Rain Garden workshops aim to help clean rivers

Local News

FORT WAYNE, Ind. (WANE) — It’s part of the water cycle, rain falls from the sky, filters through the ground or into storm sewers, eventually ending up in our streams and rivers, before starting all over again. However, along the way debris and trash can be picked up and carried into the water system.

Rain gardens are one way to help clean up the debris and pollutants that the flow of water may pick up. You have probably seen these gardens around town and not even known they were placed there for a reason.

“Rain gardens are incorporated into a lot of areas,” said Anne Marie Smrchek, from Fort Wayne City Utilities, “We see rain gardens in schools and properties where we are capturing downspouts or areas we know water traditionally wants to drain to. We have placed rain gardens in those type of areas to capture water, soak it into the ground and what can’t be soaked into the ground is cleaner before it goes into our storm sewers and ultimately our streams and rivers.”

Rain gardens focus on using native plants that are accustom to the clay-based soils in our area, allowing them to become deeply rooted in the ground. This helps them absorb more water and slow the flow of excess water down enough to filter out the debris before it reaches streams and rivers.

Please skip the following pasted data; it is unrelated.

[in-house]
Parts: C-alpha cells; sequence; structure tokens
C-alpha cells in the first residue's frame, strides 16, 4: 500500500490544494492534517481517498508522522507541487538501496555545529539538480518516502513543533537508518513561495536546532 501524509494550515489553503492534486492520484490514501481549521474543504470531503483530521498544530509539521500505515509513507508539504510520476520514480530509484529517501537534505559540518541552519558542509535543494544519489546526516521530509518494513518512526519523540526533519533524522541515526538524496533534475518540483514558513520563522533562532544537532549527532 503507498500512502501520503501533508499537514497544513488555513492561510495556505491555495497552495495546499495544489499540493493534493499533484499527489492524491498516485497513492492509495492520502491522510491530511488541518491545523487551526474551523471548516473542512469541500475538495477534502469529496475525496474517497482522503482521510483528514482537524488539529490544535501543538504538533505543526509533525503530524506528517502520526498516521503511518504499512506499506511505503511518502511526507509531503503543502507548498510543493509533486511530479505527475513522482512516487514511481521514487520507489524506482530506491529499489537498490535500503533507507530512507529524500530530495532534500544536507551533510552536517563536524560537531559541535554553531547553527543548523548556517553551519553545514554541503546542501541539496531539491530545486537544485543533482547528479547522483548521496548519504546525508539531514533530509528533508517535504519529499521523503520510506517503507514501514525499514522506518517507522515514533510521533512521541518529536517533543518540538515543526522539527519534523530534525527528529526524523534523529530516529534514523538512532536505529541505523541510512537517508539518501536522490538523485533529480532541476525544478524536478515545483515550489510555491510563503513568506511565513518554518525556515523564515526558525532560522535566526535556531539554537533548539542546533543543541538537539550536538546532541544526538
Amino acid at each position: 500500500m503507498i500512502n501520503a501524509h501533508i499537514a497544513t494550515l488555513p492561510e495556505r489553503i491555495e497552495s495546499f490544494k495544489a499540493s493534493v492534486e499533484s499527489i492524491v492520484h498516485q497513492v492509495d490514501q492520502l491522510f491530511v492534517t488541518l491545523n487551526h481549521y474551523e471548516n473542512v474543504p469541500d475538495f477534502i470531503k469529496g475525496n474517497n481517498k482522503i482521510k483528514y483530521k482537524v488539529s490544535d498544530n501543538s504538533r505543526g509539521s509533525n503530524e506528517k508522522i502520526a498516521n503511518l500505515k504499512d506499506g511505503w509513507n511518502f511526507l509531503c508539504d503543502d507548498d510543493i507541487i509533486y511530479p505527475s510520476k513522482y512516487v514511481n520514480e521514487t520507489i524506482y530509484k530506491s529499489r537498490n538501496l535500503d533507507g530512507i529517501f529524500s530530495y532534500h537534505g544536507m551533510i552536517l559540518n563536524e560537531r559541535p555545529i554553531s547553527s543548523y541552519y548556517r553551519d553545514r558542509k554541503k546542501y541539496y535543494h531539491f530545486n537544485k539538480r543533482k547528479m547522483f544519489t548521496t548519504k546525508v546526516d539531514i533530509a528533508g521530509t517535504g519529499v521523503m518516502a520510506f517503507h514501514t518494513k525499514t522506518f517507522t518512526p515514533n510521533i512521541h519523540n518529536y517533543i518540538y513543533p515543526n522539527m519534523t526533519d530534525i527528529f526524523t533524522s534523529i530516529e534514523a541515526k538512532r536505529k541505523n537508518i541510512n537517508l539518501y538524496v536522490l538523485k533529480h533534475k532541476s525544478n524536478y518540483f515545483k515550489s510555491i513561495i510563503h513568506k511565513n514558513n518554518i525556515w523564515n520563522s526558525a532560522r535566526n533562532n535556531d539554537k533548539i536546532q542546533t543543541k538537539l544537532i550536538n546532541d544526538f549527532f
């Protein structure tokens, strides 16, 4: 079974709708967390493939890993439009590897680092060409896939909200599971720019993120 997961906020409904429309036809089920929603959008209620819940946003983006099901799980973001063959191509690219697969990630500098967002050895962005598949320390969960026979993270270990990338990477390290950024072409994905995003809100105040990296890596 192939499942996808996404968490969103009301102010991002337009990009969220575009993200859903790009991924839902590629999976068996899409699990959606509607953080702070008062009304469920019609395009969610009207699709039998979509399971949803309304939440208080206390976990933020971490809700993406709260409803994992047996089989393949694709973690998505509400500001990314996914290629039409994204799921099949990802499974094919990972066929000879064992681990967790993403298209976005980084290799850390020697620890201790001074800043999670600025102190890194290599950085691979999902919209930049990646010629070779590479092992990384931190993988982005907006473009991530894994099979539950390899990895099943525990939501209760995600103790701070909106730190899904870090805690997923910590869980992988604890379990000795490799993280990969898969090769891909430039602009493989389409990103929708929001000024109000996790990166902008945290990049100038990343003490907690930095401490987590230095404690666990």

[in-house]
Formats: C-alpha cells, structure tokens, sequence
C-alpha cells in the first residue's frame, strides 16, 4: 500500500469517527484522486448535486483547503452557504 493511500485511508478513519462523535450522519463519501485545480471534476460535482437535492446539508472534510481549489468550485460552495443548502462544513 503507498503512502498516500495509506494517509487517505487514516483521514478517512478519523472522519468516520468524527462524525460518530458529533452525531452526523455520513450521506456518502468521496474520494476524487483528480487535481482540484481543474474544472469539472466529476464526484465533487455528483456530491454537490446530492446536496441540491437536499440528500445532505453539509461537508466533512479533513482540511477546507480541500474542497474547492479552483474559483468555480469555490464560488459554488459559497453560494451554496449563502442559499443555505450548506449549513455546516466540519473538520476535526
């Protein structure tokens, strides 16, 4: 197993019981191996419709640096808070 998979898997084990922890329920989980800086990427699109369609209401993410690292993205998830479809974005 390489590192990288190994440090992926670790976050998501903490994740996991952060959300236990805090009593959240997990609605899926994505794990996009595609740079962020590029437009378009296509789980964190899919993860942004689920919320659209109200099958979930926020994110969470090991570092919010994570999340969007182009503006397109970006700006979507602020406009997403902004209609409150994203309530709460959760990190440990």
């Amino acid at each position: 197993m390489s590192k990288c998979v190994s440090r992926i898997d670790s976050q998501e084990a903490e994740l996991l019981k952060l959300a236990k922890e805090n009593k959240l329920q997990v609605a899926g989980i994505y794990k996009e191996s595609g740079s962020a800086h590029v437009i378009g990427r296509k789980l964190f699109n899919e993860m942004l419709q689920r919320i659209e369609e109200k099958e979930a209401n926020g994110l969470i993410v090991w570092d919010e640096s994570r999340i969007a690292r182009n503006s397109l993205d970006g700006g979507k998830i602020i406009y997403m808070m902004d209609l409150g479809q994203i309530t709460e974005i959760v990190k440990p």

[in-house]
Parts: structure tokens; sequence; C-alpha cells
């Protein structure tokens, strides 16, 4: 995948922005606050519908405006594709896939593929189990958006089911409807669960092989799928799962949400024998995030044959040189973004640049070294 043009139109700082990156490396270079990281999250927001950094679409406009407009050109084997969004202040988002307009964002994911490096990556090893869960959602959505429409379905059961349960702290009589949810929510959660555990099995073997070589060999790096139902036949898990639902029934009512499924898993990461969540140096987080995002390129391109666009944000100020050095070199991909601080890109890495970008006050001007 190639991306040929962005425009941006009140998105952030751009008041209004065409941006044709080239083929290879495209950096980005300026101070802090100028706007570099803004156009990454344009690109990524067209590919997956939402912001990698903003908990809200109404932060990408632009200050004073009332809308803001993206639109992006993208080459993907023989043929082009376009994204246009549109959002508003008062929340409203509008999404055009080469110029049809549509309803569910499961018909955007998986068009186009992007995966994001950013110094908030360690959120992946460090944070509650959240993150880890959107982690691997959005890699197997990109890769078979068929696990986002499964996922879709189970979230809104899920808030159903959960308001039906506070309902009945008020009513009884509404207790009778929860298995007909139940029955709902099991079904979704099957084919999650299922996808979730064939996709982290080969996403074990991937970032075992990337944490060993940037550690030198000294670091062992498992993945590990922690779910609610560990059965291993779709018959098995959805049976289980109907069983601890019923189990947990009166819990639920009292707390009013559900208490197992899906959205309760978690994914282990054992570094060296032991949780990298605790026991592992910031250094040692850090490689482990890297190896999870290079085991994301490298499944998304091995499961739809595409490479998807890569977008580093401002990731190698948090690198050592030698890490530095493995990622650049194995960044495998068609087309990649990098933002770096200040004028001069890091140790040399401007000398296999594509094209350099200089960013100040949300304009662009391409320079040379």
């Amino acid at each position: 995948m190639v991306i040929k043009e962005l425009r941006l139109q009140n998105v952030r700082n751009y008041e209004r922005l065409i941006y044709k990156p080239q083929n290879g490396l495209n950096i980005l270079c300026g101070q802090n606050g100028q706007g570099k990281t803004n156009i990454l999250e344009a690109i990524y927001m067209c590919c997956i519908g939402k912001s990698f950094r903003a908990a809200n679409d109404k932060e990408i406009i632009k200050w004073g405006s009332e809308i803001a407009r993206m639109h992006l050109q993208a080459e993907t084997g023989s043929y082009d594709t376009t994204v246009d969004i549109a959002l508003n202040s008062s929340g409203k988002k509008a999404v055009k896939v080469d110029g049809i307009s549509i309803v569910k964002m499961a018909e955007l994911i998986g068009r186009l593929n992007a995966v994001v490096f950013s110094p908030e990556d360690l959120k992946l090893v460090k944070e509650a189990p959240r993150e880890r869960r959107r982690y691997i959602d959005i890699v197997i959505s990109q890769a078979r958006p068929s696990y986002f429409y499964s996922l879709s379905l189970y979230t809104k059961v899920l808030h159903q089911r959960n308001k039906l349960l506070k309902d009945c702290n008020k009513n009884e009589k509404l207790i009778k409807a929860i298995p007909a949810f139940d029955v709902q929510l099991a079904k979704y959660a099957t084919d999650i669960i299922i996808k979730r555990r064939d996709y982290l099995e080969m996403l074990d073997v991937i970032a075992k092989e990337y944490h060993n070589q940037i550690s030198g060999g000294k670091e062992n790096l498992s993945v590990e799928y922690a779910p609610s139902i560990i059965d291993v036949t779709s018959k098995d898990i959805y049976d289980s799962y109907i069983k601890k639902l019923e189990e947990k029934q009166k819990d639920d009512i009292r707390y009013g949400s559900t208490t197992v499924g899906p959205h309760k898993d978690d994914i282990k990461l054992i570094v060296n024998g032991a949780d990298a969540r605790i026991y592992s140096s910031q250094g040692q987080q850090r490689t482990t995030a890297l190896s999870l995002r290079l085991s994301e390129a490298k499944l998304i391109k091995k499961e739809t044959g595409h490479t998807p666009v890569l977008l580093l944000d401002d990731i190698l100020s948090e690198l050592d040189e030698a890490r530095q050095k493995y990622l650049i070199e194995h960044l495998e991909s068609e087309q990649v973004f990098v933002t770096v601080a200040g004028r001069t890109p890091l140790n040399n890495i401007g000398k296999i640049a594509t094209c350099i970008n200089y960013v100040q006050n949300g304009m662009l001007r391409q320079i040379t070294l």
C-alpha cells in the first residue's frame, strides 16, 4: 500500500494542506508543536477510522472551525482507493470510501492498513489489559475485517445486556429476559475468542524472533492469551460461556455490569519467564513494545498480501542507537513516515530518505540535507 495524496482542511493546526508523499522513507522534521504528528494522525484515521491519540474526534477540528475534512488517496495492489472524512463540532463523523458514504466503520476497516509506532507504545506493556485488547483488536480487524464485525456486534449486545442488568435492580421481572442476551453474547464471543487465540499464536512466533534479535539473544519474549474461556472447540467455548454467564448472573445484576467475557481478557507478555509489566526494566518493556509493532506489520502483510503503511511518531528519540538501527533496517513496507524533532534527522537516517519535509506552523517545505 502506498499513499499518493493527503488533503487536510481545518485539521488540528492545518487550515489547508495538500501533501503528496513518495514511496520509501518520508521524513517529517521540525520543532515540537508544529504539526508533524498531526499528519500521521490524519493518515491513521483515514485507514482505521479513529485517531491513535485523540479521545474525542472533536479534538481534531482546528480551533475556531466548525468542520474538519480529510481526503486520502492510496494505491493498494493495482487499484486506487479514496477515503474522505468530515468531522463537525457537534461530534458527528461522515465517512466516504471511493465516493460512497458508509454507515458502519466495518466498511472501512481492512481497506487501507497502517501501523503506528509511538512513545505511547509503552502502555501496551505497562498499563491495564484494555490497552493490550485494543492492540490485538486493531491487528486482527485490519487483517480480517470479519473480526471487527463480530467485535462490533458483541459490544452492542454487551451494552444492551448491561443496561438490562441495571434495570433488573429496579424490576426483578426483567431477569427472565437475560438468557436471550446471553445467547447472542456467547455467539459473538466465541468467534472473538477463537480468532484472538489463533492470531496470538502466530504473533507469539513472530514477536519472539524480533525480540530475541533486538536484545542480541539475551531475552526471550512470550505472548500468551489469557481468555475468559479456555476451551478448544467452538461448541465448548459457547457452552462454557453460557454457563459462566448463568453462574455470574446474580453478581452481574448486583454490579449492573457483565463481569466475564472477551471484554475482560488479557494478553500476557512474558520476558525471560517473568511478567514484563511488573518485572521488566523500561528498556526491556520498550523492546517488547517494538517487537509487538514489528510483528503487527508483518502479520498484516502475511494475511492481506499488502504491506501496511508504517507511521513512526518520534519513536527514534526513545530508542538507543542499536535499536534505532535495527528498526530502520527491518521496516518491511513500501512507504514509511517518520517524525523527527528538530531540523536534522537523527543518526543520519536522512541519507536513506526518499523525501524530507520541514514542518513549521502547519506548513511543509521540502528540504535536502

Fort Wayne City Utilities’ Rain Garden Workshops aim to teach others how to build their own rain garden while also showing the benefits they could have for a property.

“A lot of people come to our workshops saying ‘Hey, I have an area where it’s really wet, the soil stays wet a lot of the time, or I have standing water on my property.’ So we try to go over tips for what a rain garden can do and how we can place it to help alleviate some of those problems to help stop some of that standing water,” explained Smrchek.

Once you attend the workshops, you may return home and find you still need assistance. City Utilities says they have the ability to send people out to advise you on your future rain garden, but only if you attend the workshop.

“We have master gardeners and other staff who are available to come out to your site. They will walk you through on where to place it, or what your questions are,” said Smrchek, “Maybe it’s plants, maybe it’s ‘What should I do with my soils’, they will help you with all of those things. They will basically help you with everything but the construction of the actual rain garden.”

There are three FREE rain garden workshops through the month of May. Each session requires pre-registration and is limited to the first 20 enrollees. To register, call 311 or 427-8311.

Saturday, May 8
8:30–10 am         
In-Person Packard Park Pavilion, 427 Kinsmoor Ave      
Pre-registration required.  Protective face masks are required
Thursday, May 13
11:30 am -12:45 pm 
VIRTUAL via ZOOM and pre-registration required.    
Saturday, May 22,
9:30 am – 10:45 am
In-Person Salomon Farm 817 W. Dupont Rd
Pre-registration required.  Protective face masks are required

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